Mr Hague said that "If Russia continues on this course, we have to be clear this is not an acceptable way to conduct international relations" and that "This clearly is a violation of the sovereignty, independence and territorial integrity of Ukraine." The Foreign Secretary added that "Ukraine presents no threat to its neighbours. There is no justification whatsoever for the action that has been taken" and said "I won't accept comparisons with Iraq."
IS BRITAIN NOW A BYSTANDER ON THE WORLD STAGE?
Good morning. The prospect of war in Ukraine dominates politics today. It's across all the front pages, including the red tops. "New Cold War" for The Mirror, while The Sun has "Come 'n have a go if EU think you're hard enough" next to a picture of a topless Putin. Two overnight developments to highlight: the Americans confirm that what the FT calls the "creeping invasion" is complete - Russia now controls the Crimean peninsula; and the markets hate it: in Moscow stocks have slumped 10pc, and so has the rouble, prompting the Russian central bank to jack up interest rates. John Kerry, along with William Hague, will be pursuing diplomacy in Kiev. Will they go on to Moscow?
To understand what's going on, start with our own David Blair, who has been tracking the story from Kiev. His take is that the partition of Ukraine is the unintended consequence of a popular uprising for democracy. Our leader calls for governments to stand up to "Putin the bully". Dominic Lawson too has a coruscating column in the Mail on Putin's bluster, and urges economic punishment as the most effective weapon (the reaction of the markets in Moscow proves his point). Also in the Mail Ed Lucas, who is consistent critic of Mr Putin, looks at Crimea's "blood soaked" history. The Guardian and others record that David Cameron has ruled that ministers - and the Earl of Wessex - will not attend the paralympics in Sochi, while preparations for the G8 have been put on hold. The Mail has zeroed in on the row over comments from Sajid Javid, the Treasury minisster, who said there was "a direct link between Miliband's cynical vote against [the] Syria motion and Russia's actions on Ukraine". Labour have gone tonto in reply, as you'd expect. But the point is an interesting one: to what extent has western, and specifically British, appeasement strengthened Putin's hand?
It's worth considering the history. Britain fell out with Moscow over the murder by polonium of Litvinenko. That was blamed on the FSB, Mr Putin's old employers. For several years relations were in the deep freeze. Mr Cameron picked up the theme when he publicly backed Georgia against the Russians during that brief war. But since then, and in particular in the past year, London has been much more accommodating to Mr Putin, prompting some to suspect that the Government's policy of seeking foreign cash to invest in the UK is leading it, as with China, to look the other way when it comes to dealing with dictators. It remains telling, however eloquent Mr Hague is today, that Britain is largely absent from this crisis. The US, France and Germany have been more active. Ukraine is ominous, but even more troubling is the impression that Britain is increasingly a bystander on the world stage. Expect that question to be asked with ever greater frequency.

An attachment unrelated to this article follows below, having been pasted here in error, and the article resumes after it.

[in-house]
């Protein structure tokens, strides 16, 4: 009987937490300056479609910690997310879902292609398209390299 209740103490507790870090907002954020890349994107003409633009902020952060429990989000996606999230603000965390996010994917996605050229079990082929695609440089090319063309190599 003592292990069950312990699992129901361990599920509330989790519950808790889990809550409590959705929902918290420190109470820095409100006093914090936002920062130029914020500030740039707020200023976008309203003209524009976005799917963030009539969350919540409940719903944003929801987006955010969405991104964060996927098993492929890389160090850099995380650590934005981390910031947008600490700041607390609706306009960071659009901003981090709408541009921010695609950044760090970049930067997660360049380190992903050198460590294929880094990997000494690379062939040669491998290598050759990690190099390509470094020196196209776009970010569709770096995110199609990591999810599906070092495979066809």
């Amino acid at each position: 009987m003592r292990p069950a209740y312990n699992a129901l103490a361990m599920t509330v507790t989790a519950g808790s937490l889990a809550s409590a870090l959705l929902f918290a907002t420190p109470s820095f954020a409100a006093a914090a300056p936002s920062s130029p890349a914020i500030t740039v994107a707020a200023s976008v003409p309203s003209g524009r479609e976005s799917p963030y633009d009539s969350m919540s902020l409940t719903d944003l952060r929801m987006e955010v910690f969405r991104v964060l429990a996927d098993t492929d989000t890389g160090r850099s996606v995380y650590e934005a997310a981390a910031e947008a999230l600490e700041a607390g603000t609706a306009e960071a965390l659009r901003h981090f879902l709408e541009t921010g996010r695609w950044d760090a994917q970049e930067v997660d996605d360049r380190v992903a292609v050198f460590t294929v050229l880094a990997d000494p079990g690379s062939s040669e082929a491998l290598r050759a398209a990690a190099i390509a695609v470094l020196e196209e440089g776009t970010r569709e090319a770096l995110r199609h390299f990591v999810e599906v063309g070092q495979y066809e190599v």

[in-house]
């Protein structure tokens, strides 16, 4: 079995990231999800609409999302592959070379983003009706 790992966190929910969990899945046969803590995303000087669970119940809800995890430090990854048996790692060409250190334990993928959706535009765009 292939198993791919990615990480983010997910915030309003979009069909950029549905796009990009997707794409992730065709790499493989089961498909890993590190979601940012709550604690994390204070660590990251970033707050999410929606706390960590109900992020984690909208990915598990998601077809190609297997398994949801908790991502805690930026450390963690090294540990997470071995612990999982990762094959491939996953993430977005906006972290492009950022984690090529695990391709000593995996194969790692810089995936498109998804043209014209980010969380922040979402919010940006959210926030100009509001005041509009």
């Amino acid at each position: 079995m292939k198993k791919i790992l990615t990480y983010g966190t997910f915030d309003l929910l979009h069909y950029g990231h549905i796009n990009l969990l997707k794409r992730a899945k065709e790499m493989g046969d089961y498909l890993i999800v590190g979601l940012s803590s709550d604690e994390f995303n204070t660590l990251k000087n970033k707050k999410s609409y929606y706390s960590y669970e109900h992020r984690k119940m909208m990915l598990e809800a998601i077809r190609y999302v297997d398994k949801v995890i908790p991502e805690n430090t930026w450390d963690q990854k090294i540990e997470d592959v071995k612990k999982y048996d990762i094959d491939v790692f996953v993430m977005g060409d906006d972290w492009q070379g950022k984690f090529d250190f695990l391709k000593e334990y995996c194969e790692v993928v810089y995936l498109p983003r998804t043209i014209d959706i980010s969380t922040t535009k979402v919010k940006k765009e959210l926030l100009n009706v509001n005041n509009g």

BORIS v GEORGE
The battle to succeed Dave is stepping up, after claims that George Osborne was engaged in a 'dirty tricks' campaign to thwart Boris Johnson's hopes of becoming Tory leader; the Mayor of London allegedly responded to claims that Mr Osborne had approached him about standing as a parliamentarycandidate with the words: "Bull****! There has been no such conversation. They are trying to tie me in." Mr Johnson's team deny the words attributed to him, and the claims of a dispute with the Chancellor.
By offering the Mayor a prominent role in the Tory election campaign, the thinking is that Boris would sink or swim with the success of it; so if the Conservatives lost, Boris would be weakened as much as Mr Osborne. Tim Montgomerie analyses the developments in his column, and highlights the role the Mr Osborne "most loyal lieutenant" Michael Gove could play in the succession: "The Education Secretary is honest when he says he does not want to be leader himself but one notion is that he becomes Osborne’s running mate. He is already using private gatherings to big up the Chancellor and talk down London’s Mayor." Peter McKay has some advice for Boris: "They’re expecting him to scheme for the leadership wherever he goes. So jump back into the fray now."
In the current mood every Boris column will be scrutinised for every word; he writes in the Telegraph that "we must be firm to the point of ruthlessness in opposing behaviour that undermines our values. Paedophilia, FGM, Islamic radicalisation – to some extent, at some stage, we have tiptoed round them all for fear of offending this or that minority. It is children who have suffered." Amid all the excitement, the serious point is that the Conservatives cannot afford a leadership campaign to be played out against the backdrop of a general election.
WHO ARE UKIP'S SUPPORTERS?